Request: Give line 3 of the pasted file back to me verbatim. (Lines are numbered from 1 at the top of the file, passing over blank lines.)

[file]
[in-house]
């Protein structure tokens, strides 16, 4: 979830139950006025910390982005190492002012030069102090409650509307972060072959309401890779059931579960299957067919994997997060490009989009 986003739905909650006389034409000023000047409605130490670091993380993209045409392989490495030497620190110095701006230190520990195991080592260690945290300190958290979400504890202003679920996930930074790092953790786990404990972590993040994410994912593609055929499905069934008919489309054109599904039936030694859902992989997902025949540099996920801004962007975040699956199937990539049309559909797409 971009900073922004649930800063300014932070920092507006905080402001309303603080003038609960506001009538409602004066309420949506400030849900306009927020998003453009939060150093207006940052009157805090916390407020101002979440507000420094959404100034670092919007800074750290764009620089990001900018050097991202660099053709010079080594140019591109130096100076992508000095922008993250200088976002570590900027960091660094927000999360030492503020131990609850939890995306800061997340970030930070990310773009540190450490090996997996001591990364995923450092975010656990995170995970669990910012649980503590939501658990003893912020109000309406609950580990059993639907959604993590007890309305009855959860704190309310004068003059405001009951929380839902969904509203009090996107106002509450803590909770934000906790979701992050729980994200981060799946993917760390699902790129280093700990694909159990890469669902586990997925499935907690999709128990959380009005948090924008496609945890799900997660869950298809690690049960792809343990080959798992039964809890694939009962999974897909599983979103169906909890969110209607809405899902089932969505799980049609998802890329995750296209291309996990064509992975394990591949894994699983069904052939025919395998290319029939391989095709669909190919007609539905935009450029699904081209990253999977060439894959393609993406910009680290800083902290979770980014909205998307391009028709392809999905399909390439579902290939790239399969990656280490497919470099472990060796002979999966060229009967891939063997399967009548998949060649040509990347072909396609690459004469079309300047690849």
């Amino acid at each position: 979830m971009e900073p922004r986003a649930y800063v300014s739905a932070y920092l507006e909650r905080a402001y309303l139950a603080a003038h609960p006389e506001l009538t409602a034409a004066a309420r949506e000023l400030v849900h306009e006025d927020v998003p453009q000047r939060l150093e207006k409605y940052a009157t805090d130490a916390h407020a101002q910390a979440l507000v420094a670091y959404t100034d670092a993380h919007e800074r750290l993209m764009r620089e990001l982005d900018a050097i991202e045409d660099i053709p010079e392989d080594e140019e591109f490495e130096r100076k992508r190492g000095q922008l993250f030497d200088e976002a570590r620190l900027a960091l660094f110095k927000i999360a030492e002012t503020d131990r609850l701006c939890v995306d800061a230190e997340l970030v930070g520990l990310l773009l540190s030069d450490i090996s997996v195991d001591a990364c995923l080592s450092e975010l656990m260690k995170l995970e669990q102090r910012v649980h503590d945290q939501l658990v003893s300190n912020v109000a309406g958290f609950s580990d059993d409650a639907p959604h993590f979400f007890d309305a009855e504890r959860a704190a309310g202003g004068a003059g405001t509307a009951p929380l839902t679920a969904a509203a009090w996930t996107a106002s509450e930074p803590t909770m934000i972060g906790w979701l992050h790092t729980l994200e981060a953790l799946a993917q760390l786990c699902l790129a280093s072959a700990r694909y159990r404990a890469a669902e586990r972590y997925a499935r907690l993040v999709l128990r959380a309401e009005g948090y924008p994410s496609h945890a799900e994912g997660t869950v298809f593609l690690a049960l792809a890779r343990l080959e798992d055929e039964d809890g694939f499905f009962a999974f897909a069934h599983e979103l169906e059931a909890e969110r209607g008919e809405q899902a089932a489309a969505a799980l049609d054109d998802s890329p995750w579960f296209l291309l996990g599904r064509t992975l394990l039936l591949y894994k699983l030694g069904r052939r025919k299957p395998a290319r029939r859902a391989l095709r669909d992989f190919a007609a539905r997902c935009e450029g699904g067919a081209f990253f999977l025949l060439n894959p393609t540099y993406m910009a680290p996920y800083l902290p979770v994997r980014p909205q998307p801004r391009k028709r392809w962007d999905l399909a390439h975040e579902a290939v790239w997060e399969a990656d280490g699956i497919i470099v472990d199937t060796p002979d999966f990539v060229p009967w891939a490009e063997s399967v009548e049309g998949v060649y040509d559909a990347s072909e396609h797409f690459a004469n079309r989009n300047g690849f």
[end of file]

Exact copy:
């Amino acid at each position: 979830m971009e900073p922004r986003a649930y800063v300014s739905a932070y920092l507006e909650r905080a402001y309303l139950a603080a003038h609960p006389e506001l009538t409602a034409a004066a309420r949506e000023l400030v849900h306009e006025d927020v998003p453009q000047r939060l150093e207006k409605y940052a009157t805090d130490a916390h407020a101002q910390a979440l507000v420094a670091y959404t100034d670092a993380h919007e800074r750290l993209m764009r620089e990001l982005d900018a050097i991202e045409d660099i053709p010079e392989d080594e140019e591109f490495e130096r100076k992508r190492g000095q922008l993250f030497d200088e976002a570590r620190l900027a960091l660094f110095k927000i999360a030492e002012t503020d131990r609850l701006c939890v995306d800061a230190e997340l970030v930070g520990l990310l773009l540190s030069d450490i090996s997996v195991d001591a990364c995923l080592s450092e975010l656990m260690k995170l995970e669990q102090r910012v649980h503590d945290q939501l658990v003893s300190n912020v109000a309406g958290f609950s580990d059993d409650a639907p959604h993590f979400f007890d309305a009855e504890r959860a704190a309310g202003g004068a003059g405001t509307a009951p929380l839902t679920a969904a509203a009090w996930t996107a106002s509450e930074p803590t909770m934000i972060g906790w979701l992050h790092t729980l994200e981060a953790l799946a993917q760390l786990c699902l790129a280093s072959a700990r694909y159990r404990a890469a669902e586990r972590y997925a499935r907690l993040v999709l128990r959380a309401e009005g948090y924008p994410s496609h945890a799900e994912g997660t869950v298809f593609l690690a049960l792809a890779r343990l080959e798992d055929e039964d809890g694939f499905f009962a999974f897909a069934h599983e979103l169906e059931a909890e969110r209607g008919e809405q899902a089932a489309a969505a799980l049609d054109d998802s890329p995750w579960f296209l291309l996990g599904r064509t992975l394990l039936l591949y894994k699983l030694g069904r052939r025919k299957p395998a290319r029939r859902a391989l095709r669909d992989f190919a007609a539905r997902c935009e450029g699904g067919a081209f990253f999977l025949l060439n894959p393609t540099y993406m910009a680290p996920y800083l902290p979770v994997r980014p909205q998307p801004r391009k028709r392809w962007d999905l399909a390439h975040e579902a290939v790239w997060e399969a990656d280490g699956i497919i470099v472990d199937t060796p002979d999966f990539v060229p009967w891939a490009e063997s399967v009548e049309g998949v060649y040509d559909a990347s072909e396609h797409f690459a004469n079309r989009n300047g690849f």